TrainzScript Tutorial Introduction




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TrainzScript Tutorial

Introduction

Welcome to the first TrainzScript tutorial. TrainzScript is the scripting language developed for Auran Trainz. This document will teach you how to create a very simple scenario - it does not aim to teach you how to program, or teach you programming concepts. TrainzScript may be used from Version 1 Service Pack 3 onward to create scenario content. If you do not understand programming concepts, you may need to read further tutorials before trying to create Scenarios for Trainz. We will be releasing a user-friendly interface for compiling powerful scripts in a later version.


Please take the time to follow the steps of this document from start to finish. The tutorial is presented in an informal (non text book) manner. More help can be found by visiting the Scenarios forum at http://www.auran.com/trainz/forum/default.htm

Where do I find TrainzScript

TrainzScript is a scripting language used to drive the scenarios. Each scenario will have one or more TrainzScript files (.gs) located in its directory in the World\Custom\Scenarios folder. The supporting TrainzScript files are found in the \Scripts folder. The script files in this folder give you all of the supported functions required to control Trainz. Over time, you will learn most of the functions provided in these files. The TrainzScript compiler (gsc.exe) is located in the \Bin folder.


Go to the bin folder in your dos prompt, and run the compiler with the –d flag as follows.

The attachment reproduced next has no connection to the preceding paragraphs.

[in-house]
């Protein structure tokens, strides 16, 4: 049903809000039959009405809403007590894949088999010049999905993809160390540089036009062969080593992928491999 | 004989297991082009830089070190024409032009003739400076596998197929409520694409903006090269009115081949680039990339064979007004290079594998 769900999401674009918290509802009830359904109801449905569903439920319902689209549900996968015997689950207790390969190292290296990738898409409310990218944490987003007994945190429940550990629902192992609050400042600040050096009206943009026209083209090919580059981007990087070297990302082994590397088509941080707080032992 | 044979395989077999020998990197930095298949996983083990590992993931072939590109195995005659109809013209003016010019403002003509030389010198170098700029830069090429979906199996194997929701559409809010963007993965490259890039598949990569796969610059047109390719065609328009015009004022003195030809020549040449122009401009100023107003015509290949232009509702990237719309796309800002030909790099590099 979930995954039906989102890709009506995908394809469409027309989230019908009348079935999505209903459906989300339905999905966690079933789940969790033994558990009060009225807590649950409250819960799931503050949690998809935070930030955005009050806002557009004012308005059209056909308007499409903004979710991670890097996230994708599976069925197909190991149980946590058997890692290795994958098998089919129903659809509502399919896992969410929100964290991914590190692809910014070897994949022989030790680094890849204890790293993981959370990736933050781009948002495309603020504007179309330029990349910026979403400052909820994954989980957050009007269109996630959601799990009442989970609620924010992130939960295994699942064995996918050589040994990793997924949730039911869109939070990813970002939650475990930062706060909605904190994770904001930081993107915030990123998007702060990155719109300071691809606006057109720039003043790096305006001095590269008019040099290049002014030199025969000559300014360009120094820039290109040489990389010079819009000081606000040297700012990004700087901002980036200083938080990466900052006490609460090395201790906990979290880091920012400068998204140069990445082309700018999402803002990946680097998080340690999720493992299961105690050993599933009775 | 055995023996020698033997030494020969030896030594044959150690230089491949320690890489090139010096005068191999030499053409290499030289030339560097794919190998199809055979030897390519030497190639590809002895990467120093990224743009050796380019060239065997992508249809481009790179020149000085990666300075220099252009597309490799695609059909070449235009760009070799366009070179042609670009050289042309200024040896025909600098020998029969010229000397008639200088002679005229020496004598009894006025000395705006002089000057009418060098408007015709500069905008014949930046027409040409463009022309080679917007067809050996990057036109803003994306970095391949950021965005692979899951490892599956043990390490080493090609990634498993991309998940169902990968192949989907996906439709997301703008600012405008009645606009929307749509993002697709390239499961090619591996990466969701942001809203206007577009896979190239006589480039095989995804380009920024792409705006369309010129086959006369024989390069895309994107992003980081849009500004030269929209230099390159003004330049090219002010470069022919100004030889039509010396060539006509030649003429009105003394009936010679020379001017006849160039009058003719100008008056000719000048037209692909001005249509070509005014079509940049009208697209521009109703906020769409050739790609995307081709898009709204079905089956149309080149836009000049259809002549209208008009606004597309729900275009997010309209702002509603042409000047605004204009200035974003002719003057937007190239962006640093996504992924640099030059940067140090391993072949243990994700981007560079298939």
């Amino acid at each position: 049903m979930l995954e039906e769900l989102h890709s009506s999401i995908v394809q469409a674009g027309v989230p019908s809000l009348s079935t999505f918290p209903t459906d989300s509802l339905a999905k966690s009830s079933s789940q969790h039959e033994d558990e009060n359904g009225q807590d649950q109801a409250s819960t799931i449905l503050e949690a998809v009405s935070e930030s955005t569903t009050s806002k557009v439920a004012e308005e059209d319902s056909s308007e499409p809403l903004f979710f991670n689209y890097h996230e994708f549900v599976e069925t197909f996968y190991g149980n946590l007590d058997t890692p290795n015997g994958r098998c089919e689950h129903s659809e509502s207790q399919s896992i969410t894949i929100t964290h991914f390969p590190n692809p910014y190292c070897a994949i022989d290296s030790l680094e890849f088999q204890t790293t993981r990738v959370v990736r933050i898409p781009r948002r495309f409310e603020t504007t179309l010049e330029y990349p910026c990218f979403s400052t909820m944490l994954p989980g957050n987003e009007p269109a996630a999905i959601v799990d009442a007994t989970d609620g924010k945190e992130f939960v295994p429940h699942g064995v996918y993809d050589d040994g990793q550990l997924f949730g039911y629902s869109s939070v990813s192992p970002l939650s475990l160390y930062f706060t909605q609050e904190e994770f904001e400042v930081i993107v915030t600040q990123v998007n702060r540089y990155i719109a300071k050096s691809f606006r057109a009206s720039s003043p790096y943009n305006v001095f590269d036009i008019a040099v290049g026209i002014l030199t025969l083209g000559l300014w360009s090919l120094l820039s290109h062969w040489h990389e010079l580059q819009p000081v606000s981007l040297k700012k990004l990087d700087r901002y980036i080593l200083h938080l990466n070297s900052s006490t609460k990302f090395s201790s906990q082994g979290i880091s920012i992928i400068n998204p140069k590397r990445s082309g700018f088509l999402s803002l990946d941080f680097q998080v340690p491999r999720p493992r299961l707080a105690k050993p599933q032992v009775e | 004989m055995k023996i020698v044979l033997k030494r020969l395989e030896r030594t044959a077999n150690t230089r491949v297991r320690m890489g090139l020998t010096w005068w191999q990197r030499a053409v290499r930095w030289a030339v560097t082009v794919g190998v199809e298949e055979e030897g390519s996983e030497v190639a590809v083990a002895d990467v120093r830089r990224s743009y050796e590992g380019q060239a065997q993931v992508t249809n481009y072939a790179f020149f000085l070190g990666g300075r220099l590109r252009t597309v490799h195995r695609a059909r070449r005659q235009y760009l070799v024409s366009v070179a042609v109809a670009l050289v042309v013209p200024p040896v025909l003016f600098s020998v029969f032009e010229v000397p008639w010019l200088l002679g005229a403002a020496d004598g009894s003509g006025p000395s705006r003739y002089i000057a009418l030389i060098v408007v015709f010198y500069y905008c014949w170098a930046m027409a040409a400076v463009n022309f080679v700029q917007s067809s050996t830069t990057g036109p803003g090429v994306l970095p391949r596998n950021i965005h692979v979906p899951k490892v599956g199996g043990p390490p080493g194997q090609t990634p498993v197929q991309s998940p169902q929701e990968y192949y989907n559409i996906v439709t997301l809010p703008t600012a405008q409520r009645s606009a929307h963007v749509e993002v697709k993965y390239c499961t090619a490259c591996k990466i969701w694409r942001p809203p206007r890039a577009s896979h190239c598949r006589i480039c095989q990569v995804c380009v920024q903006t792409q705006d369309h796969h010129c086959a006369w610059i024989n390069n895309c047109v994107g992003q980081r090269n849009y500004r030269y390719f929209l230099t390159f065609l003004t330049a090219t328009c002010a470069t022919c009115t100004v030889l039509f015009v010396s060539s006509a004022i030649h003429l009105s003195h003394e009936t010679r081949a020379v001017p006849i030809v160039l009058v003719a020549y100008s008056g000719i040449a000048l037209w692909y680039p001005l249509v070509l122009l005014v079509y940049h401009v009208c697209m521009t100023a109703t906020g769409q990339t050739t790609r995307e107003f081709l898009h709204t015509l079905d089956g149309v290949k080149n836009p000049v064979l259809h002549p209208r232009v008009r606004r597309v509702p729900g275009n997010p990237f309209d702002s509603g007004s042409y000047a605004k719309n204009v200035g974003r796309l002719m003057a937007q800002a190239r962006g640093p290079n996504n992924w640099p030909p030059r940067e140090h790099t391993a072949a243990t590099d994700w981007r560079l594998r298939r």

gsc –d > reference.txt
This will copy the TrainzScript documentation to the file reference.txt. Consult this document as a reference manual for the TrainzScript language.

Creating A Scenario

Lets create our very first scenario. This will teach you how to use the TrainzScript compiler and guide you through the process required to make a simple scenario that just loads a map.





  1. Launch Trainz, and create a new map in Surveyor. Lay a small track loop, and place a track mark named “START” somewhere on your track. Make sure you name the track mark using UPPERCASE, as all named object in TrainzScript are case-sensitive. Place a lever somewhere on the track so we have something for the camera to focus on. Save your map and call it “Tutorial1”.

  2. Before exiting out of Surveyor, select the “Export Scenario TSO” from the Trainz Main Menu, and type in “Tutorial1”.

  3. Quit out of Trainz go to your Trainz\World folder. Locate the config.txt file in the folder World\Custom\Maps\Tutorial1.

  4. Open the config.txt file of your Tutorial1map. It should look something like the following.

kuid

kind map

username Tutorial1

workingscale 0

workingunits 0

water

region Australia


Note the KUID for your new layout. In this case, it is -2:2023211879.


  1. Now go to the World\Custom\Scenarios\Tutorial1\ folder and open the config.txt file of your Tutorial1 Scenario. It should look something like the following.

kind activity

username Tutorial1

scriptlibrary Tutorial1

scriptclass MyTutorial1

kuid

kuid-table {

tutorial1

}

description “Tutorial1”


A few notes on this. The kuid-table is a name-KUID translation table used by the scenario. All objects loaded by the scenario must be entered in this table. The scenario will reference the KUID by name, which is case-sensitive. For example, when the script loads the map, it will reference it by the name “Tutorial1”, which will be looked up in the kuid-table, and found as KUID -2:2023211879. Trains and rolling stock etc are referenced in the same manner. You will also notice that the scenario has its own unique KUID. The description text is displayed in the scenario selection screen.